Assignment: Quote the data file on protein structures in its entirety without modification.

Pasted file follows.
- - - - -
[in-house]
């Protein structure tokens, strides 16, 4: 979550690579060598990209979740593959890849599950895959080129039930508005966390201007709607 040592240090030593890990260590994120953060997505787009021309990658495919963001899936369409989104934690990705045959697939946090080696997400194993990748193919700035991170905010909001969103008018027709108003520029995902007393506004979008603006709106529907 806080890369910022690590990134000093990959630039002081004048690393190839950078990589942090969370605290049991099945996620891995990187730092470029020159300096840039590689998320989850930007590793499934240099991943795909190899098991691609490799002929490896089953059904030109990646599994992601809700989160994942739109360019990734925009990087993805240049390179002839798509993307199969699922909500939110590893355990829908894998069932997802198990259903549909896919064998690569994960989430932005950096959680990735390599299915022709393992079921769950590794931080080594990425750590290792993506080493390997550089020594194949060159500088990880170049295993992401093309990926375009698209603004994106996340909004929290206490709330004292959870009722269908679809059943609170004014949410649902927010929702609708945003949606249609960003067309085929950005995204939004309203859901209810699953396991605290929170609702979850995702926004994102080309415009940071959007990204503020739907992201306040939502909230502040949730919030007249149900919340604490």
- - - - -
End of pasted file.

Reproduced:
[in-house]
């Protein structure tokens, strides 16, 4: 979550690579060598990209979740593959890849599950895959080129039930508005966390201007709607 040592240090030593890990260590994120953060997505787009021309990658495919963001899936369409989104934690990705045959697939946090080696997400194993990748193919700035991170905010909001969103008018027709108003520029995902007393506004979008603006709106529907 806080890369910022690590990134000093990959630039002081004048690393190839950078990589942090969370605290049991099945996620891995990187730092470029020159300096840039590689998320989850930007590793499934240099991943795909190899098991691609490799002929490896089953059904030109990646599994992601809700989160994942739109360019990734925009990087993805240049390179002839798509993307199969699922909500939110590893355990829908894998069932997802198990259903549909896919064998690569994960989430932005950096959680990735390599299915022709393992079921769950590794931080080594990425750590290792993506080493390997550089020594194949060159500088990880170049295993992401093309990926375009698209603004994106996340909004929290206490709330004292959870009722269908679809059943609170004014949410649902927010929702609708945003949606249609960003067309085929950005995204939004309203859901209810699953396991605290929170609702979850995702926004994102080309415009940071959007990204503020739907992201306040939502909230502040949730919030007249149900919340604490």